On Sept. 18, Supreme Court Justice Ruth Bader Ginsburg passed away at the age of 87 after a long battle with pancreatic cancer. While the nation mourned her loss and took stock of her vast legacy, Americans also debated whether her seat should be filled before a new president is installed.
Four years ago, the Republican-led Senate refused to hold hearings on President Obama’s Supreme Court nominee Merrick Garland because they deemed it too close to the election. The president nominated Garland on March 16, 2019, almost eight months before the November presidential election.
Senate Majority Leader Mitch McConnell stated then that “the American people should have a say in the court’s direction. It is a president’s constitutional right to nominate a Supreme Court justice, and it is the Senate’s constitutional right to act as a check on the president and withhold its consent.” Now, the same Senators who refused to take up President Obama’s nominee swiftly moved to fill the vacant seat with President Trump’s nominee, Judge Amy Coney Barrett.
Judge Barrett, a devout Catholic and mother of five, was a finalist for the Supreme Court spot that was given to Justice Brett Kavanaugh in 2018. She is a 48-year-old Louisiana native who studied English literature at Rhodes College before attending Notre Dame Law school, where she graduated first in her class in 1997. Judge Barrett would soon return to her alma mater as a law professor. Judge Barrett most recently sat as judge on a federal appeals court in Chicago.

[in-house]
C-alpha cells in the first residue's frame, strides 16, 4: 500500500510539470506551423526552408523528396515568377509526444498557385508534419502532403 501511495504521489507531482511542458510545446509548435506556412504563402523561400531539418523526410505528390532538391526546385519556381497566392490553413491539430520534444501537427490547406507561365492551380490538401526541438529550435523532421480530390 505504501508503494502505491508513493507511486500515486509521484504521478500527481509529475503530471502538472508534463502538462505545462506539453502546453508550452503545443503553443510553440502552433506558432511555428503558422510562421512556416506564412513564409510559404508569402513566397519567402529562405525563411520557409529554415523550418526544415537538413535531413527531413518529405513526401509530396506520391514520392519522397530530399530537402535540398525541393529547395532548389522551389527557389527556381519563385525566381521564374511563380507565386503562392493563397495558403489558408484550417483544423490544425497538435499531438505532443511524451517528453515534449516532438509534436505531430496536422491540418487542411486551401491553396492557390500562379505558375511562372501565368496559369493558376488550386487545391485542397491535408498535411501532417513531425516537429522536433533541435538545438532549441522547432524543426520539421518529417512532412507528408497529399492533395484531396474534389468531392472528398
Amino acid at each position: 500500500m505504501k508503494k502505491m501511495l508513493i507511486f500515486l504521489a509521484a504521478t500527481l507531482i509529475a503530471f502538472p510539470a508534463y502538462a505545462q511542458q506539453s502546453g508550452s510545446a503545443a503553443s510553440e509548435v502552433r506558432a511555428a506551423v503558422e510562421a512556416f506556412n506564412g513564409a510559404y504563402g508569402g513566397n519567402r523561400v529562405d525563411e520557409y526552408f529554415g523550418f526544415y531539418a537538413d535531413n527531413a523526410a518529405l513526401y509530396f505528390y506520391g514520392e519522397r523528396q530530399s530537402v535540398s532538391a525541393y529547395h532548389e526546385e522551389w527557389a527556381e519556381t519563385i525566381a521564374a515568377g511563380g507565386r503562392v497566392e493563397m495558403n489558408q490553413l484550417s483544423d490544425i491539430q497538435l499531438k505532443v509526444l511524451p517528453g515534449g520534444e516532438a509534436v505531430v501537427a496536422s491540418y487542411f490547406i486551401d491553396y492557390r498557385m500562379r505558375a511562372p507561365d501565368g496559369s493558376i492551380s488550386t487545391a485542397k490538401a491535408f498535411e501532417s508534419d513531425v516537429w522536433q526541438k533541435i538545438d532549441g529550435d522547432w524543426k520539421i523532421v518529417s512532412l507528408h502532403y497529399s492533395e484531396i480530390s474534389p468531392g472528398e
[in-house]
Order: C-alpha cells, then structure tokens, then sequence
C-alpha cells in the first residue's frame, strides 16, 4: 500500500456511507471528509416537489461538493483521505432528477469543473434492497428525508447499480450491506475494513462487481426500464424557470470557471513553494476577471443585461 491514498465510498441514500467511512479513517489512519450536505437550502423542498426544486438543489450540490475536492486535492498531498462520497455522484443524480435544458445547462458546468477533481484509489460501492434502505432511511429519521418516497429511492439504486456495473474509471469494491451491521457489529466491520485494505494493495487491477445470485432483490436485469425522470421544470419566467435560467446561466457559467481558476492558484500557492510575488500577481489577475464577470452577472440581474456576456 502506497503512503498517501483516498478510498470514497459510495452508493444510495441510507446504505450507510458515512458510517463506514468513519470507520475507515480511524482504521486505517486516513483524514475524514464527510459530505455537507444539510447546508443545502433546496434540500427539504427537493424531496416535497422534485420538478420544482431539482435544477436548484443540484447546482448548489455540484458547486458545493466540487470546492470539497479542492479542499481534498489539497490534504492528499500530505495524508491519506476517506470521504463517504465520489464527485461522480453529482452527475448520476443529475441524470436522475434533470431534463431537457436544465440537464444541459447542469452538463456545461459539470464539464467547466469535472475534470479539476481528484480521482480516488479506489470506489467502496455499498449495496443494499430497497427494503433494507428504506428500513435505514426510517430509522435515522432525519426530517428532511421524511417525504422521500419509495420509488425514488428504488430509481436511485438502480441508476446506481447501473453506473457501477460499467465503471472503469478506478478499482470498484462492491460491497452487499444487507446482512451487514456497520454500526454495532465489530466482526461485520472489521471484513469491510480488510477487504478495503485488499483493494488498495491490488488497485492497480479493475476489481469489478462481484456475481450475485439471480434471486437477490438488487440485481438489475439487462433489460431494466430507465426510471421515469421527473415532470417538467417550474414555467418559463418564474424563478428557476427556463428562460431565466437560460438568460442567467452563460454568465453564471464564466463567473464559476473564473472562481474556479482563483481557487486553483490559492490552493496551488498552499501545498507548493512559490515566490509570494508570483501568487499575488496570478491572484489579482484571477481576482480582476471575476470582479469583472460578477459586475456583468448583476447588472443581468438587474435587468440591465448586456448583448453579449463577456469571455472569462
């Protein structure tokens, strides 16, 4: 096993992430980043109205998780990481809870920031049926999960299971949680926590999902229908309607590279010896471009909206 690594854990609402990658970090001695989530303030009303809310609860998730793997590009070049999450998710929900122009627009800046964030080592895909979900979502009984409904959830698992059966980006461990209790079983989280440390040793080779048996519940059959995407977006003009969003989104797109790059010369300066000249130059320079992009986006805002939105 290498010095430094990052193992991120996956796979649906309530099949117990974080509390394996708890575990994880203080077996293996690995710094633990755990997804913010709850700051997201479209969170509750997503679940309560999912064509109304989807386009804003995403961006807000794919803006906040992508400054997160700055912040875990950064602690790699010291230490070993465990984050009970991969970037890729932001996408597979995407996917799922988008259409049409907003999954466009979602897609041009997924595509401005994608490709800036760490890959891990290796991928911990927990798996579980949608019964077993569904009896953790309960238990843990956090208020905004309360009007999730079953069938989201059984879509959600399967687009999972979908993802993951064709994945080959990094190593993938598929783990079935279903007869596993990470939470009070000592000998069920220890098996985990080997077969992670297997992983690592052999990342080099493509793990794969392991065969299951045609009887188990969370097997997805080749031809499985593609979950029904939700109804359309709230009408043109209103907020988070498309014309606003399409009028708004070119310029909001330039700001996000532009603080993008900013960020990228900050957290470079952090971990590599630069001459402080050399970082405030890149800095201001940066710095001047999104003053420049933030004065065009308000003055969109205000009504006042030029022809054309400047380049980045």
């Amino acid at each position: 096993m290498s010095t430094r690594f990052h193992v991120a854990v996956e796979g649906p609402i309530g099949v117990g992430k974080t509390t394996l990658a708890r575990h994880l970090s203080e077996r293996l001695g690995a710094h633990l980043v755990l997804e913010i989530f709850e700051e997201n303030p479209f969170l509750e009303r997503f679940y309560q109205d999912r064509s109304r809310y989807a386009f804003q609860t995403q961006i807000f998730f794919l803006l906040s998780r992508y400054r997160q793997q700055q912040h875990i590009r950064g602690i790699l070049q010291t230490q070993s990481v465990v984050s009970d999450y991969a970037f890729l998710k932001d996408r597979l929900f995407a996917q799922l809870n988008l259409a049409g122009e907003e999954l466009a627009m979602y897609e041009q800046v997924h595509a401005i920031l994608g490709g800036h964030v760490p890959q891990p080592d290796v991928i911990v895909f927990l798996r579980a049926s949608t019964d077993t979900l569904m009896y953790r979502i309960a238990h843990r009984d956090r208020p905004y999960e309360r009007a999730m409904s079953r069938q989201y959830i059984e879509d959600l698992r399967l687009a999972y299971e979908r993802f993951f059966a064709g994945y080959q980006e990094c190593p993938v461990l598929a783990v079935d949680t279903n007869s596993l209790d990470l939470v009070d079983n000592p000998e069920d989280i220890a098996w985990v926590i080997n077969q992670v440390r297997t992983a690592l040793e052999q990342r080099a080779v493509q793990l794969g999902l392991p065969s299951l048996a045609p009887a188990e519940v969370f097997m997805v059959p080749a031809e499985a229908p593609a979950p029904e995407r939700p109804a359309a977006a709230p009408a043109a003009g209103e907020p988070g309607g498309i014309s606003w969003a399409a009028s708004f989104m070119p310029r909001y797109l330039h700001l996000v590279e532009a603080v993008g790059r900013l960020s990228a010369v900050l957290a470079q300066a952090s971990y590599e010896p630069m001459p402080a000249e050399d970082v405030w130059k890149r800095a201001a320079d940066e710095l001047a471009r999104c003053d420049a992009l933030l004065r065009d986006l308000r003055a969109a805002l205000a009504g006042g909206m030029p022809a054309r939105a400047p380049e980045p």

What does the addition of Barrett to the Supreme Court mean for the American people? Well, Judge Barrett is a committed constitutionalist. In 2013, she wrote, “I tend to agree with those who say that a justice’s duty is to the Constitution and that it is thus more legitimate for her to enforce her best understanding of the Constitution rather than a precedent she thinks clearly in conflict with it.”
Now that her nomination has been confirmed by the Republicans in the Senate and she is sworn in, conservatives hold a firm 6-3 majority on the Supreme Court. During a 2016 presidential debate, President Trump ensured voters that “[he is] putting pro-life justices on the court.” Judge Barrett’s anti-abortion views may lead to an overruling of Roe v. Wade, which would put women’s abortion rights in jeopardy.
Aside from Roe v. Wade, the Affordable Care Act is in jeopardy. If the Affordable Care Act is stripped, roughly 21 million Americans could lose their health insurance, according to the New York Times. This would be particularly problematic in the midst of both a pandemic and an economic crisis.
Barrett is a strong advocate for the Second Amendment, providing for a citizen’s right to bear arms. Following her nomination, the National Rifle Association stated that “The NRA fully supports President Trump’s nomination of Amy Coney Barrett to the United States Supreme Court. The Senate should act swiftly to confirm her.”
While accepting her nomination on Sept. 26, Barrett said, “I love the United States, and I love the United States’ Constitution. I’m truly humbled by the prospect of serving on the Supreme Court.”